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I am trying to fit a cumulative probability model (ordinal logistic regression with 17 categories and 827 observations) with elastic net penalty using the ordinalNet function from the ordinalNet package in R.

I have 33 covariates and observe the following:

  1. When I include all 33 covariates, all coefficients are set to zero.
  2. When I include only 31 of the 33 covariates, many coefficients are different from zero.

The datasets in 1 and 2 are the same.

I did not expect that removing covariates would lead to less coefficients equal to zero. Rather the opposite. What could be the cause of this?

The code I use looks as follows:

ordinalNet(x = as.matrix(dataSet[, ..tested.factors]),
           y = dataSet[, category_number],
           family = "cumulative",
           link = "logit",
           standardize = FALSE)

dataSet is a data.table.

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1 Answer 1

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The first step, if you are not using unsupervised learning (data reduction), is to show evidence that there is a predictive signal. Fit the full model without penalty and get the likelihood ratio $\chi^2$ test with say 33 degrees of freedom. This corrects for having 33 chances to find something. If this $\chi^2$ is not large you do not have a basis for finding predictors.

Note that lasso and elastic net have a low probability of finding the right predictors. That is why data reduction is so valuable. Reduce the dimensionality of the problem, without using Y in any way, using things like variable clustering followed by regular principal components, or sparse principal components analysis. After you score groups of predictors into a single metric you can use these to develop the outcome model and also to run the overall likelihood ratio test to check for predictive signal with fewer than 33 d.f.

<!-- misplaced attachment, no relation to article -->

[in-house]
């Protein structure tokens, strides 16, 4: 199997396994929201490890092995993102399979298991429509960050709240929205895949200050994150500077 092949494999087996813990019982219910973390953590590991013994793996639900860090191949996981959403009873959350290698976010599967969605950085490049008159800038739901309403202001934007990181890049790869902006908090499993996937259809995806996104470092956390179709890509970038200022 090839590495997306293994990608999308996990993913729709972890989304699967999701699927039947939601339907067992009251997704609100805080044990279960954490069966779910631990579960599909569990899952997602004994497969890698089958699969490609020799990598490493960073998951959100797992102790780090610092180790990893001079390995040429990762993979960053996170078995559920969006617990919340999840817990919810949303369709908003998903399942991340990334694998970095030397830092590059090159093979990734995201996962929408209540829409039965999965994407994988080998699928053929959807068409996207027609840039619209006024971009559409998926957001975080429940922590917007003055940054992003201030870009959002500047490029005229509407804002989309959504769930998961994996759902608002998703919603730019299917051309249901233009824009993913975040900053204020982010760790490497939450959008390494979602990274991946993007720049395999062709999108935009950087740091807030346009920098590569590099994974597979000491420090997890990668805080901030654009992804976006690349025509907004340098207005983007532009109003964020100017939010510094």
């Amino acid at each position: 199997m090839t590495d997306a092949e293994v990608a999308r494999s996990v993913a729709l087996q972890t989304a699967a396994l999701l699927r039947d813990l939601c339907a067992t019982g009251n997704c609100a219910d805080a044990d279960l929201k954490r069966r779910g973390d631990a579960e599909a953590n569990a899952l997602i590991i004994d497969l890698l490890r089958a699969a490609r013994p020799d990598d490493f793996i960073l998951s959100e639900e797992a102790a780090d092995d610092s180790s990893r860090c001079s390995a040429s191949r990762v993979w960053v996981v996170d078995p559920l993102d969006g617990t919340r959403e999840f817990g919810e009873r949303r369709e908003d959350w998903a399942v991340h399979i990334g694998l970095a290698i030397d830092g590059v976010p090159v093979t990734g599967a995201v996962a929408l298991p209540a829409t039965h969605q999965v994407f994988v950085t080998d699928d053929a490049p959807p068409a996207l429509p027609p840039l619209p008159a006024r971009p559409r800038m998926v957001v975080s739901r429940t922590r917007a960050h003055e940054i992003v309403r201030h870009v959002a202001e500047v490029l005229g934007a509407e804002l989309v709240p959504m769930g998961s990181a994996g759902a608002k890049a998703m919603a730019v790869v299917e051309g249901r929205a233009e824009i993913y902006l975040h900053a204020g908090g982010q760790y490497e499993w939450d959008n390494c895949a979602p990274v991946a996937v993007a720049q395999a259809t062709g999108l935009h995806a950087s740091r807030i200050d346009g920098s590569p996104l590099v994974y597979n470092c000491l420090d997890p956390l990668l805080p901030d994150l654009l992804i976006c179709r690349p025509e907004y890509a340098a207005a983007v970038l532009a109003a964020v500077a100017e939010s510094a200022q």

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  • $\begingroup$ Thank you for your answer and suggestions, @Frank Harell. The likelihood ratio suggests there is a basis for finding predictors. I am bound by some constraints that do not allow me to apply dimension reduction techniques, but for my own development I should try to apply these. $\endgroup$
    – koteletje
    Oct 22, 2020 at 8:40
  • $\begingroup$ With data reduction being so promising for your particular situation what are your constraints? $\endgroup$ Oct 22, 2020 at 11:29
  • $\begingroup$ Most importantly restrictions imposed by model users: the model needs to be understandable/intuitive to model users without a quantitative background. $\endgroup$
    – koteletje
    Oct 22, 2020 at 12:39
  • $\begingroup$ This does not impose a restriction for most models. It does put a burden on the modeler to translate the model results to various formats that are interpretable by the researcher. Semiparametric odels can be restated in a variety of useful ways and so can other models and so can data reduction results. The desire for parsimony turns out to be a desire for bad predictions and arbitrary feature selection. $\endgroup$ Oct 22, 2020 at 14:31

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